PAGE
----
In the past I haven’t particularly enjoyed working in a lab. In retrospect I think it’s because I always felt rushed to get out of lab early for practice so I needed to do everything as fast as possible. James from World Wide Laboratories spent the week with us to train us on the lab equipment that has been put in place as a stepping stone to the hospital. This group travels the world setting up labs for the advancement of medicine. Not only was James extremely patient and an excellent teacher, but he had multiple stories of his travels that kept us entertained. We are grateful for this opportunity and know that having a lab will definitely be a benefit for our patients.
The first day my brain was on overload as I tried to soak in everything that he had to say. The most intimidating part to me is the fact that if a machine breaks, we don’t have an IT person who can fix it easily. Many of the machines are outdated in some of the labs in the states, but are built to last through the wear and tear of third world countries. I was surprised at how they have managed to make the system as foolproof as possible and eliminate as much user error as possible.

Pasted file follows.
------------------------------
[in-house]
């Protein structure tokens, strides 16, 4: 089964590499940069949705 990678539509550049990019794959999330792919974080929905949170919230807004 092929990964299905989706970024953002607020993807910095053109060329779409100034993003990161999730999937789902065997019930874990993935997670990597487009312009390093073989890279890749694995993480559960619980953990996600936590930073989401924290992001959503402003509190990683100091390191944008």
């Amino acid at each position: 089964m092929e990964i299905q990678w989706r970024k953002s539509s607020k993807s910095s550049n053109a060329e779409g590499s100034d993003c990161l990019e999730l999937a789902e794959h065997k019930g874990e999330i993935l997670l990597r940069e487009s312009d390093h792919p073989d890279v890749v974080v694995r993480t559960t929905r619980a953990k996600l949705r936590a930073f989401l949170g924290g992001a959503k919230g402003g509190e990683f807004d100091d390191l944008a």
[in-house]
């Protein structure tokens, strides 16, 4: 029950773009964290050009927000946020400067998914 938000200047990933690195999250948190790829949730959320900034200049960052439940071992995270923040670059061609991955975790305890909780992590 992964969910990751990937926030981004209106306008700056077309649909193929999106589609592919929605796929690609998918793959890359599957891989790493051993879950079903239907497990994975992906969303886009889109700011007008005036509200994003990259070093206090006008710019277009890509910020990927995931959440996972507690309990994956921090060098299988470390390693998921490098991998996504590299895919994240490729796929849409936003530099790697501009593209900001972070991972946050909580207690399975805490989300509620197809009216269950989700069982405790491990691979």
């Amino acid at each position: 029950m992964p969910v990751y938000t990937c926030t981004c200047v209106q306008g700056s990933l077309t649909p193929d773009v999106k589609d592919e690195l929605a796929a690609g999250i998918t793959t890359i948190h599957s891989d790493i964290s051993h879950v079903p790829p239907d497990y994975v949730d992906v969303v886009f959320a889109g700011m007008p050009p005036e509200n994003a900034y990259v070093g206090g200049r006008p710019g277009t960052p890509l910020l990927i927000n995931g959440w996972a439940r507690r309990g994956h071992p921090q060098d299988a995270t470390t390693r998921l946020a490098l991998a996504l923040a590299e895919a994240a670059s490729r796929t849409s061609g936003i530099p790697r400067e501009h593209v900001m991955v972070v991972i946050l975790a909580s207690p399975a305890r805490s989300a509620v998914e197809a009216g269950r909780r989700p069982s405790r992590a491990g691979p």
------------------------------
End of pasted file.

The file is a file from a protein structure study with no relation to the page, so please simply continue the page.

After a day of training, I needed to pass on the things I learned to Flor, Manuela and Katie that will also be working in the lab. Truthfully I was quite nervous because I was afraid that I would forget something important and we would be doing tests wrong for years, but James was a true professional and great teacher. It was obvious from the get go that this was not his first time doing this! He listened to everything I taught and then asked if I missed anything. It’s always best to have to figure out the mistakes that you make. I was stressed as I had to figure out the errors made in each test, but in the end, I’m hoping that it cemented the procedures into my mind! No better way to learn than to teach others – and teaching is something that I enjoy the most!!! We can only hope. Take a look at how things went!
The lab in boxes..
The lab in it’s pristine state!
James teaching me
Passing on the torch, teaching Flor and Manuela